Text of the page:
|In 1948 Larry and Flo Dion signed the contract with Sinclair Refining Company to take over distribution of their product
in the Florida Keys. And so Dion Oil Company was born. From a leased bulk plant In Key West with two tiny tank
wagons and TBA (tires, batteries and accessories) to a bulk plant and lubes warehouse in Homestead, a fleet of
trucks, a successful chain of convenience stores and 160 employees, Dion Oil Company has grown with the decades.
Larry & Flo, he from Massachusetts and she from Nebraska, met and fell in love in 1943 when Larry was in flight
training in Iowa. Larry was soon stationed in North Africa and later in Fogia, Italy, flying B17s on bombing raids over
Germany. Flo became a Western Union operator, who worked a year in California before rotating back to Iowa. Their
hopes for a future were kept alive by letters and determination. After WWII, Larry flew his bomber back to the States
and after a brief visit with his family, now living in Key West, he traveled to Iowa to bring Flo home. Married February
15, 1946, these two depression era kids were a perfect combo, both looking for the opportunity to succeed in post WW
II Key West. Larry originally worked in his sister’s drug store and then acquired valuable vending machines and ice
cream delivery routes. Flo was a fabulous tailor and worked double duty at the drug store and at Mar-Ed’s
Department Store as a seamstress. In 1948, the current Sinclair Bailey agent was looking to retire. Contracts were
signed and the rest is history.
During the 50’s and 60’s the Dions bought property from Key West to Key Largo, some with existing service stations,
some they had to build. Larry and Flo ran the fuel business together, adding a dispatcher and several drivers,
updating trucks to include transports as the business grew. Two of Larry’s brothers, Ed and Bud, worked in the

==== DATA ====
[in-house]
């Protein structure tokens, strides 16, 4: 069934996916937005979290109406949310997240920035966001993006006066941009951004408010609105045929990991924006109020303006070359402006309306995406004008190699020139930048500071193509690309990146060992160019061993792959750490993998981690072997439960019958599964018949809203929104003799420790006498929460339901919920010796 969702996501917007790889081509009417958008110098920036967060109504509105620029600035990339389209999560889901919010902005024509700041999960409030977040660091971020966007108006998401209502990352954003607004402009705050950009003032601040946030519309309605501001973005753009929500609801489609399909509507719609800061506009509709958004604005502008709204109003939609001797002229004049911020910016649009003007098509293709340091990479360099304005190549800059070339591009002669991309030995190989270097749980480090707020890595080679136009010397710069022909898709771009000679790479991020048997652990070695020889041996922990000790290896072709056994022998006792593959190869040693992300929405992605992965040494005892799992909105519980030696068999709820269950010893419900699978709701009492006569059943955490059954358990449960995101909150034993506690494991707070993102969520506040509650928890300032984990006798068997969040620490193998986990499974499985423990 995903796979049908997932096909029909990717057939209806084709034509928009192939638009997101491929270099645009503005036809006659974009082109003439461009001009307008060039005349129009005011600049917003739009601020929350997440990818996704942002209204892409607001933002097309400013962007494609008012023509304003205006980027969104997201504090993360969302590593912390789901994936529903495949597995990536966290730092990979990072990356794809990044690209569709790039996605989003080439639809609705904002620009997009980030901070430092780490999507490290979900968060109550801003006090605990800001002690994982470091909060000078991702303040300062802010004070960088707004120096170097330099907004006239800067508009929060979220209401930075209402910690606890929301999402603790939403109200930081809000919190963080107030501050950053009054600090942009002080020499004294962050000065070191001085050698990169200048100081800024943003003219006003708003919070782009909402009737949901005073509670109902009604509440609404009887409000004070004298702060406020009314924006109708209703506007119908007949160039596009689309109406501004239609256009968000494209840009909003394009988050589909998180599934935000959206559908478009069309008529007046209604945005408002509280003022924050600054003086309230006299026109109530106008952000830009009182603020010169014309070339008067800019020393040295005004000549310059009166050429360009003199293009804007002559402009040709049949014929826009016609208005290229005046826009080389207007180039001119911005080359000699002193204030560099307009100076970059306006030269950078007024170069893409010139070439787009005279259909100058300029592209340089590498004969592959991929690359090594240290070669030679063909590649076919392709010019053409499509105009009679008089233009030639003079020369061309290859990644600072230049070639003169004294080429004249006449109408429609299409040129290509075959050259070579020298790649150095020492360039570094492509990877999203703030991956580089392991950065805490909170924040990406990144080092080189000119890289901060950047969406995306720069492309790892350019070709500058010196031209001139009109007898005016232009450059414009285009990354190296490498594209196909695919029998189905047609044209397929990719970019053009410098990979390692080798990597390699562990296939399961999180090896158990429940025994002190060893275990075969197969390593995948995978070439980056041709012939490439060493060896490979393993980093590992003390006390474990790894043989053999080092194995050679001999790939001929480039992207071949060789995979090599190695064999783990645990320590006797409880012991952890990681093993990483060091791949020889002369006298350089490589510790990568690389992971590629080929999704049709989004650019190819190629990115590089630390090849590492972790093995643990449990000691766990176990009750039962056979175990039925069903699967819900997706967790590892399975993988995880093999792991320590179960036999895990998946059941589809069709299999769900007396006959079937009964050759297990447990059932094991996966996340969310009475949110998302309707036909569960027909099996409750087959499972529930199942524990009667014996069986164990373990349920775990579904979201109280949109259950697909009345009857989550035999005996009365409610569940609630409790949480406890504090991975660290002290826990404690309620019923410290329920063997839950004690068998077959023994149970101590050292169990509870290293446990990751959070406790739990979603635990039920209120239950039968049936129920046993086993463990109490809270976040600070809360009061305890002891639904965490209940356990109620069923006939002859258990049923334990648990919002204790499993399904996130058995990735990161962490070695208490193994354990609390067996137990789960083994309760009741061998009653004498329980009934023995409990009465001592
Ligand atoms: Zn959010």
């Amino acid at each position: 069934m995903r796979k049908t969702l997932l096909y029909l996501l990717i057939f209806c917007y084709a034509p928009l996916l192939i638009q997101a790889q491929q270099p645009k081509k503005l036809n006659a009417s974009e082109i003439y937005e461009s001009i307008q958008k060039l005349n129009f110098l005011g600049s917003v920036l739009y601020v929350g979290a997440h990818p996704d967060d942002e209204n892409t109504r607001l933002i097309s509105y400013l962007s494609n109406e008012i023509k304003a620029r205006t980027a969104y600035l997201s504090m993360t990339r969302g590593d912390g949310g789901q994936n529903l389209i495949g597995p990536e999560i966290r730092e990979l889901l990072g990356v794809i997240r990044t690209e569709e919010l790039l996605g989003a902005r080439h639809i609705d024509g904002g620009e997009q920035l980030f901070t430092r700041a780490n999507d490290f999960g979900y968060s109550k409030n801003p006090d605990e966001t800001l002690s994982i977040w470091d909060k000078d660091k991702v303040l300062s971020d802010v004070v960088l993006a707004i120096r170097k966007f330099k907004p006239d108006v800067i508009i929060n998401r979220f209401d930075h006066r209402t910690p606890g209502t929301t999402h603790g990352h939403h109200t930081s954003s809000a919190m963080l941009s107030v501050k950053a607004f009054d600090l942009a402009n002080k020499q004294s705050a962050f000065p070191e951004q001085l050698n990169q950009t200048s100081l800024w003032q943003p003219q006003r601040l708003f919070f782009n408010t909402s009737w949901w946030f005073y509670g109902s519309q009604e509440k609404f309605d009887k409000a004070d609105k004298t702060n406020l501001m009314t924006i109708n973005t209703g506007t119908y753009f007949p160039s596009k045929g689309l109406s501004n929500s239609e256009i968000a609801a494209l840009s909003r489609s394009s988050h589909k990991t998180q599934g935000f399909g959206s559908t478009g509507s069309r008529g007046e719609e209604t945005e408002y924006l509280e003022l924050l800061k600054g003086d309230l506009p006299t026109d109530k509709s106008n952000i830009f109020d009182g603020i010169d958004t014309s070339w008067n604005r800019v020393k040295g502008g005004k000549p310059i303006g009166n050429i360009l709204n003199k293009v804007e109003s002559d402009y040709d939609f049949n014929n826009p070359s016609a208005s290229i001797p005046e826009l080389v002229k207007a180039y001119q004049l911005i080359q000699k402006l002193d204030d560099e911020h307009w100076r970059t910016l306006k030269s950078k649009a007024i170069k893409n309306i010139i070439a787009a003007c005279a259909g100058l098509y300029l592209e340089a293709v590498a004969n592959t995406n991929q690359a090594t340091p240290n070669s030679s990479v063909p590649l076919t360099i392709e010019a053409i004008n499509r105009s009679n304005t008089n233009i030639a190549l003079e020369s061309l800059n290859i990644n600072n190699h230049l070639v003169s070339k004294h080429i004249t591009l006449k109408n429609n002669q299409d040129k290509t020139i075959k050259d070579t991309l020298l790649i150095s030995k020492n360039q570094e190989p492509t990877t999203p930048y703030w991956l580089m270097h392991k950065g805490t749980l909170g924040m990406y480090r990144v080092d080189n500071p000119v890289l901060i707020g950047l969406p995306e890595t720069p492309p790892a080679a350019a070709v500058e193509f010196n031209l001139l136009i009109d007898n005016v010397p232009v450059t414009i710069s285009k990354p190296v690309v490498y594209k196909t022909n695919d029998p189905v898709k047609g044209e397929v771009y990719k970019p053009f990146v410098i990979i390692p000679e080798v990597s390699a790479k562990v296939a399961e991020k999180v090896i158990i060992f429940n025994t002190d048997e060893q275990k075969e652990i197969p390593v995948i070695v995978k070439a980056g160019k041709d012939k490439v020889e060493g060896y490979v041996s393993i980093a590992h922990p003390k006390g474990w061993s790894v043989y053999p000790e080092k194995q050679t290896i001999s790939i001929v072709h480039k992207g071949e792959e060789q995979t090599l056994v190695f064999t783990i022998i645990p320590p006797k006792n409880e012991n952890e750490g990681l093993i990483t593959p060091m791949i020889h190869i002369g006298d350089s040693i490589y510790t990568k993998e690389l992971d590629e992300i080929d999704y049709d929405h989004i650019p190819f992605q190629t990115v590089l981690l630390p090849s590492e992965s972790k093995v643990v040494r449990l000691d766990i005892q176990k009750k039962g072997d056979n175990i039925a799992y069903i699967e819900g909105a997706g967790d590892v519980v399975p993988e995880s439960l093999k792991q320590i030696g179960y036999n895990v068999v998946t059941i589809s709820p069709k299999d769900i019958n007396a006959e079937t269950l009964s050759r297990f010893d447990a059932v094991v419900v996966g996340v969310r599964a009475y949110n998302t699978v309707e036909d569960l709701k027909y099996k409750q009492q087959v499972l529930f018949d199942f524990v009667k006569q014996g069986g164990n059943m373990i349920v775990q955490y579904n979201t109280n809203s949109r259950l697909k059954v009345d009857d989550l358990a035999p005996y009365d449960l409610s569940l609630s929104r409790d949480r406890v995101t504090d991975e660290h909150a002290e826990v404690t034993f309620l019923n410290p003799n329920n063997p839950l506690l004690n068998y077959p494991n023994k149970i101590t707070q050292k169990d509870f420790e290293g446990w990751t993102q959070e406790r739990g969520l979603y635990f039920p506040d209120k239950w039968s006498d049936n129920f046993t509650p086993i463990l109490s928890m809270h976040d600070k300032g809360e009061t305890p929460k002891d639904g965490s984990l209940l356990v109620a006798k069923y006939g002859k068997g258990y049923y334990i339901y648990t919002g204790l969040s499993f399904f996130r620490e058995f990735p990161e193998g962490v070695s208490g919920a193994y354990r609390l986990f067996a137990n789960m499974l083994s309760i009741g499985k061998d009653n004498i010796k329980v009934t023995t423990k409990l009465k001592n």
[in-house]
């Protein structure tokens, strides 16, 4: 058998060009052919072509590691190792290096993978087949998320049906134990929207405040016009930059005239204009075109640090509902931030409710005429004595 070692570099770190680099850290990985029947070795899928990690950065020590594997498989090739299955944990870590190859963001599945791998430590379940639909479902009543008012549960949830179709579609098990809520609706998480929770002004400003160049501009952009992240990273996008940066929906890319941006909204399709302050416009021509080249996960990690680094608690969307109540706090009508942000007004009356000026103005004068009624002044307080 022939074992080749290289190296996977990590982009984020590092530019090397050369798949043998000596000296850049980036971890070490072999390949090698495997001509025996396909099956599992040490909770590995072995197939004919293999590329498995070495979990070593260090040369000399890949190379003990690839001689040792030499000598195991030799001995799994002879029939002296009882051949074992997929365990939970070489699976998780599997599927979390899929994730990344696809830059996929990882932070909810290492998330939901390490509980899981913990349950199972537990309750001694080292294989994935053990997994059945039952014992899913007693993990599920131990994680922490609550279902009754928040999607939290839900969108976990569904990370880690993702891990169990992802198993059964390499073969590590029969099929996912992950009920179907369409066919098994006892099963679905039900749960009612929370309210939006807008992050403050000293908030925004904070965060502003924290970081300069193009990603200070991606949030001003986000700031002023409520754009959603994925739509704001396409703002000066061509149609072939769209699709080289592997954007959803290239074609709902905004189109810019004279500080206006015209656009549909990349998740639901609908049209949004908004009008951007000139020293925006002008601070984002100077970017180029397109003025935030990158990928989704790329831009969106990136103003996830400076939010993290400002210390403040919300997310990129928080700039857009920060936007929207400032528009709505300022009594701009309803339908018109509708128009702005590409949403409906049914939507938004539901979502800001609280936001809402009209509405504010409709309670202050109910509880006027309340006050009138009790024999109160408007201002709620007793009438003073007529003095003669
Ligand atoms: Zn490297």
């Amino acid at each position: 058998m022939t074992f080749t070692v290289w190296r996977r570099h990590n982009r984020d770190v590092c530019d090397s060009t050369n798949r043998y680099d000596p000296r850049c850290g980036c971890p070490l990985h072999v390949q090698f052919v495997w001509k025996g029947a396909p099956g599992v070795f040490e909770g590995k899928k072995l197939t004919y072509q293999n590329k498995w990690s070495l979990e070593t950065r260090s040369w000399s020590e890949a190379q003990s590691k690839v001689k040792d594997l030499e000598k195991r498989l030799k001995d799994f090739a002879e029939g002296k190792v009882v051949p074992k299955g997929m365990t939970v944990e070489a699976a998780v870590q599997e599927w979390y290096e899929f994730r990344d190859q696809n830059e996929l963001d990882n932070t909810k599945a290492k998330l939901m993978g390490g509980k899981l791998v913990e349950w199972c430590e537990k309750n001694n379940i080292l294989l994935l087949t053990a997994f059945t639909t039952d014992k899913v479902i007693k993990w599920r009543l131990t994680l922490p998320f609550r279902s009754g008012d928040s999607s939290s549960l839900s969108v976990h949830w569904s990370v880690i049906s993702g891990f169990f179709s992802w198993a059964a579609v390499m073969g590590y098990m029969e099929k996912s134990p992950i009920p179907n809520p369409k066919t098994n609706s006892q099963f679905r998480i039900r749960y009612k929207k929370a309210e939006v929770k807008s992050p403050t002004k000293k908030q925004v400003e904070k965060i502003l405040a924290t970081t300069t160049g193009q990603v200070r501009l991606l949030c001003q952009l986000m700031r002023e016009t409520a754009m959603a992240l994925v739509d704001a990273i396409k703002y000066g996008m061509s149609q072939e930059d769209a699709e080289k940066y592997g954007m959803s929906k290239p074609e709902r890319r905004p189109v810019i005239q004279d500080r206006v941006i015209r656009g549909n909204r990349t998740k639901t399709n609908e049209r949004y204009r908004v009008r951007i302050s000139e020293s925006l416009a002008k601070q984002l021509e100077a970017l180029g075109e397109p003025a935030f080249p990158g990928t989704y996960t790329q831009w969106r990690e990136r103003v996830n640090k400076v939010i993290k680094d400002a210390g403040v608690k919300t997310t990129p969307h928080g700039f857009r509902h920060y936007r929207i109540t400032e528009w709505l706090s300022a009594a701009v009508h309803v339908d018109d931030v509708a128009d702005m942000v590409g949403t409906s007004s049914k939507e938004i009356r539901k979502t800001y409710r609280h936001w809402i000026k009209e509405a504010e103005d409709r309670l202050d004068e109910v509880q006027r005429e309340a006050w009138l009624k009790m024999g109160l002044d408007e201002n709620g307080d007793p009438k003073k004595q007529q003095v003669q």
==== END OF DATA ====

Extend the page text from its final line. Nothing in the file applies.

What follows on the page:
business running stations. The Sinclair brand in the Keys and Dion Oil Company were growing. In 1953, daughter
Suzanne was born, and son Roger joined the family in 1955. Also during that time, the young entrepreneurs bought
825 Duval Street and built Dion Appliance and Tire Supply. With Sinclair gas, Goodyear tires, Purolator filters,
batteries, and other accessories, and a showroom of GE appliances and televisions, toys and bicycles, it was an asset
for the Dions as well as a must have for Key West. For Suzanne & Roger, playing with Sinclair dinos in the plant office
or the stations and coming to the tire store after school to help out, came naturally. It was a busy but happy life for all.
But with growth change must come. The oil crisis of the early 70’s brought that change.
Prices were up and profit was down. The Dions found that dealers were not the solution. Change came in the form of
Dion’s Quik Marts. Key West always had little Mom and Pop grocery stores, but this was the dawn of convenience
stores and Dion’s were the first in the Keys. Neil Roberts and Rachel (Millie) Cox, former A & P managers, came on
board and helped the Dions convert their owned dealer locations into full fledged convenience stores. Sinclair had left
Florida by then and Dion’s was flying other flags: Cities Service being the primary. The new stores were called Cit
Marts and quickly became the busiest sites in the area. Larry was looking for more business and growth, Flo was busy
with the bookkeeping, Suzanne and Roger were both working in the business, Roger at the Tire store and Suzanne
working with Neil and Millie. The original chain of Cit Marts ran from Marathon to Key West, but never one to sit back,
Larry decided to move into Dade County. In the late 70s and early 80s, the Dions acquired locations in Homestead,
Naranja, Goulds, and Miami. Roger moved to Homestead and ran operations there. Suzanne continued working the
locations in the Keys. Eventually the oil company offices moved to a new warehouse and offices in Homestead, where
the Dion Oil Company trucks and drivers were based. Lubes became a growing business as well. Roger was joined
by Richard Wheeler running the growing oil company wholesale business. Brand flags had changed to include Phillips
66, Union 76, Amoco, and CITGO. The company continued to operate its own c-stores as well as lease out sites to
dealers. In the 80s and 90s, Dion’s owned 25 locations.
In the meantime, the main office moved from the c-store at Truman & White to 638 United Street and Suzanne set up
the company’s first computers. Eventually all of Dion’s store managers were trained on the new systems and today,
Dion’s has a totally integrated online system.
Today, Dion’s proudly operates 12 sites.